French automaker Bugatti is hearkening back to its heritage during its 110-year anniversary with a modernized remake of its scaled-down Type 35.
The Bugatti Baby II is based on a half-size Type 35 that Ettore Bugatti made for his 4-year-old son Roland in 1926. Bugatti’s contemporary car has been updated to fit both adults and children, allowing Bugatti to reach enthusiasts of all ages.
"This model seems to be of a size or scale that will fit both children and adults," said Ron Kurtz, president of the American Affluence Research Center, Atlanta. "It might attract the aspirational Bugatti buyer but is more likely to appeal to Bugatti owners for their children and others who are collectors of such unique products."
Mr. Kurtz is not affiliated with Bugatti, but agreed to comment as an industry expert. Bugatti was reached for comment.
Bringing back the Baby
After debuting a 3D model of the Bugatti Baby II at the Geneva Motor Show earlier this year, Bugatti is now sharing the prototype for the upcoming car.
Leading up to the release, Bugatti shared a video series that traced the history of the small-scale model.
The original Bugatti Baby was constructed by Mr. Bugatti and his son Jean for Roland. In addition to the first, just 500 were made for Bugatti clients.
In a video, Charles Trevelyan, the chairman of Bugatti Owners’ Club, said that only about 150 of the original Bugatti Baby cars are still around.
The history of the Bugatti Baby
Bugatti worked with The Little Car Company to bring the new Baby to life. The car is a three-quarters replica of the original Type 35, and is about 9 feet long and 3 feet wide.
This time around, the engineers were able to leverage modern technology to scale down the car. First, they scanned the components of a 1924 Type 35 Lyon Grand Prix vehicle.
The Baby II has gotten a few modern changes. The car features an electric powertrain with two sizes of removable batteries: a 1.4 kWh pack and a 2.8 kWh pack, the latter of which is expected to give a range of more than 18 miles.
Reflecting this electric update in the cockpit, the dashboard has swapped out the historic tachometer with oil and fuel pressure gauges for a speedometer, battery level indicator and power gauge. However, Bugatti has kept the race clock from the original.
The Bugatti Baby's dashboard has been given an update. Image courtesy of Bugatti
Another update has been made to the wheels. The eight-spoke alloy wheels were replicated, but given Michelin tires.
The cars have a horn, headlights, emergency brake and rearview mirror, giving an authentic driving experience to even the youngest drivers.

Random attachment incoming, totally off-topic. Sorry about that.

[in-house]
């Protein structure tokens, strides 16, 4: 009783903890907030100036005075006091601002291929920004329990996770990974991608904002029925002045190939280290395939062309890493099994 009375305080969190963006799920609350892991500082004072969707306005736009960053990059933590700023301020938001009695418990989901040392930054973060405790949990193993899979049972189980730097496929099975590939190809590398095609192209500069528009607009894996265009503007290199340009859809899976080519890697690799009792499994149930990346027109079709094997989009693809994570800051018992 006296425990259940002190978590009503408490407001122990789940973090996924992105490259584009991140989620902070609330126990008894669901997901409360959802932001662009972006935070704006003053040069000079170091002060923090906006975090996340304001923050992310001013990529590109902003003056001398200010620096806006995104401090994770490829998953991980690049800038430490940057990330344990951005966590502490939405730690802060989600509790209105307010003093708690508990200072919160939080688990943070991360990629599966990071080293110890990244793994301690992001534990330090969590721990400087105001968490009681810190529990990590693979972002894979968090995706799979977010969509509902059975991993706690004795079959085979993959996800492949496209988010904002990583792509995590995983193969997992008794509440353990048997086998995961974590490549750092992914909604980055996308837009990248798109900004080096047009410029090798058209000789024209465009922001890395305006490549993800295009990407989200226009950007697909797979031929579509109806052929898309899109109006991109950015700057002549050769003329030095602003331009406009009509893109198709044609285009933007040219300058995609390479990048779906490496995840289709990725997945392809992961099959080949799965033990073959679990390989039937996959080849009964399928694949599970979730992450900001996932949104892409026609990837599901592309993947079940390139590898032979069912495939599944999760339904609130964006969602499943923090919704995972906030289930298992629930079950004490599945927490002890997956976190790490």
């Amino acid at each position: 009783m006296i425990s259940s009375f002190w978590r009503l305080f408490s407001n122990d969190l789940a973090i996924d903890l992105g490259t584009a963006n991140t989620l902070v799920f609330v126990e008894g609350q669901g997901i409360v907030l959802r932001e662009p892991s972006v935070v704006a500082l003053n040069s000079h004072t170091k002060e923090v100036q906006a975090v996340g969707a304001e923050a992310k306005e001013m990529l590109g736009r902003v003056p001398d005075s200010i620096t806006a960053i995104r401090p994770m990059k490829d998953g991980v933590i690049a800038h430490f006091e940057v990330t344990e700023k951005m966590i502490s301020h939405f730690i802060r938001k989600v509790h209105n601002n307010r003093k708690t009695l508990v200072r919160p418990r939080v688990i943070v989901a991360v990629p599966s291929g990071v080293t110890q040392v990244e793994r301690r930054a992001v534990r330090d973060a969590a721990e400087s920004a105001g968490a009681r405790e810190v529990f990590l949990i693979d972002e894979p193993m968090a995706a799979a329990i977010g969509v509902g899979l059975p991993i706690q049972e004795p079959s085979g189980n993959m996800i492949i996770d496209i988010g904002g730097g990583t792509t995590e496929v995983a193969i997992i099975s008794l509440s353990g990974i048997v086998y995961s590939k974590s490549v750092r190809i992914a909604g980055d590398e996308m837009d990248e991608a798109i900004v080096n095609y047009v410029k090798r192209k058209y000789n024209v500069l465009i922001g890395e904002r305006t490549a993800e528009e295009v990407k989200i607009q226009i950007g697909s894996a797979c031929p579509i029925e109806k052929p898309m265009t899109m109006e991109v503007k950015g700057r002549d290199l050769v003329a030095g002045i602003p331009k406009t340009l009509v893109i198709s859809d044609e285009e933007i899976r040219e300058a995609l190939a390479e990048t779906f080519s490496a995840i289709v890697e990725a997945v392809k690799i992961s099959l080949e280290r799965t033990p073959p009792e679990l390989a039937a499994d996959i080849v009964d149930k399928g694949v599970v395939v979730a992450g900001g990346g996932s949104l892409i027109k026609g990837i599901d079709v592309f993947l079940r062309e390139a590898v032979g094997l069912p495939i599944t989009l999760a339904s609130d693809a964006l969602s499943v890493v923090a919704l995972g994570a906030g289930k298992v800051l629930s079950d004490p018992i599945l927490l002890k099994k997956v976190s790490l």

Since the Bugatti Baby II is designed for both kids and adults, its has two power options that give different max speeds. In child mode, the car can only reach top speeds of about 12mph, while adults can reach up to 28mph.
For some versions, the car will come with a key that takes away the speed limit, boosting the power to 10kW compared to just 4kW for the adult mode.
As an added safety precaution, the car has a remote control that can stop the car from a distance of about 164 feet.
Adding a bespoke touch, the Baby IIs can be painted in other shades than the standard French racing blue, with a vintage color selection that refers back to Bugatti’s history.
The Bugatti Baby II. Image courtesy of Bugatti
The Bugatti Baby IIs have a starting price of 30,000 euros, or about $33,000, before taxes. After the announcement in March, Bugatti sold all of the 500 cars within weeks, but it has opened a waiting list in case a buyer drops out.
Production of the Bugatti Baby will begin in 2020.
"A limited run is essential to assure limited availability and exclusivity," Mr. Kurtz said. "That will be important to collectors and to avoid the potential embarrassment of not selling a larger full run.
"Even with a larger run, the potential sales and profit of this product would be relatively unimportant to the financial results of Bugatti," he said.
Beyond the Baby, Bugatti has made creative models, including those aimed at differentiated driving rather than reaching super speeds.
The brand recently invited fans to get up close and personal with one of its most unique models.
Visitors of the Canadian International Auto Show were able to witness Bugatti’s North American debut of its extremely unique design. The first-ever life-sized Lego Chiron was on-site at the show, where visitors could experience the build themselves, getting a glimpse at the inside with intricate replicas of details of the Chiron, as well as its exterior (see story).
While the Baby II is priced at five figures, Bugatti also celebrated its 110th anniversary with a record-breaking hyper car created specially for a brand enthusiast.
The one-of-a-kind Bugatti La Voiture Noire was sold for 11 million euros, or about $12.4 million at current exchange, before taxes. While the record for a car sale is held by a $48 million Ferrari 250 GTO from 1962, Bugatti’s car became the most expensive new car of all time (see story).
As Bugatti celebrates the milestone, the Bugatti Baby II is an opportunity for the brand to engage more fans, while also drawing attention to itself through corresponding digital content.
"A 110th anniversary is not the typical milestone that is usually observed in 25-year increments," Mr. Kurtz said. "Normally it would not generate a lot of attention and interest, but this promotion gives Bugatti content for social media and a magnet for media publicity."